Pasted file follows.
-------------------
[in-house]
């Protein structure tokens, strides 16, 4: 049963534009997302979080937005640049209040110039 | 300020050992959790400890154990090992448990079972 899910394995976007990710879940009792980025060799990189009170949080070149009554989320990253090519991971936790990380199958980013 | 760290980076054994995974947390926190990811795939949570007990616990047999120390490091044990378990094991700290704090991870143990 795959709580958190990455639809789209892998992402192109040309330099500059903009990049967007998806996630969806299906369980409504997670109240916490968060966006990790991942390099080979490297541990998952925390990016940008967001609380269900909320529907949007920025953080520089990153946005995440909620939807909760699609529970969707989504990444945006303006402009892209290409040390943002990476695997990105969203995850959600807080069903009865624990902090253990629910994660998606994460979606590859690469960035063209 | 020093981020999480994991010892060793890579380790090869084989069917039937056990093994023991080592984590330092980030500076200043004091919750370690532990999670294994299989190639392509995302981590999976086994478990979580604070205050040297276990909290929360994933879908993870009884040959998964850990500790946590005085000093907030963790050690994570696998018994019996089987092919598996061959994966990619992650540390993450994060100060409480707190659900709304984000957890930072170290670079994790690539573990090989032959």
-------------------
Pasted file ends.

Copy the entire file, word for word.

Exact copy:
[in-house]
């Protein structure tokens, strides 16, 4: 049963534009997302979080937005640049209040110039 | 300020050992959790400890154990090992448990079972 899910394995976007990710879940009792980025060799990189009170949080070149009554989320990253090519991971936790990380199958980013 | 760290980076054994995974947390926190990811795939949570007990616990047999120390490091044990378990094991700290704090991870143990 795959709580958190990455639809789209892998992402192109040309330099500059903009990049967007998806996630969806299906369980409504997670109240916490968060966006990790991942390099080979490297541990998952925390990016940008967001609380269900909320529907949007920025953080520089990153946005995440909620939807909760699609529970969707989504990444945006303006402009892209290409040390943002990476695997990105969203995850959600807080069903009865624990902090253990629910994660998606994460979606590859690469960035063209 | 020093981020999480994991010892060793890579380790090869084989069917039937056990093994023991080592984590330092980030500076200043004091919750370690532990999670294994299989190639392509995302981590999976086994478990979580604070205050040297276990909290929360994933879908993870009884040959998964850990500790946590005085000093907030963790050690994570696998018994019996089987092919598996061959994966990619992650540390993450994060100060409480707190659900709304984000957890930072170290670079994790690539573990090989032959």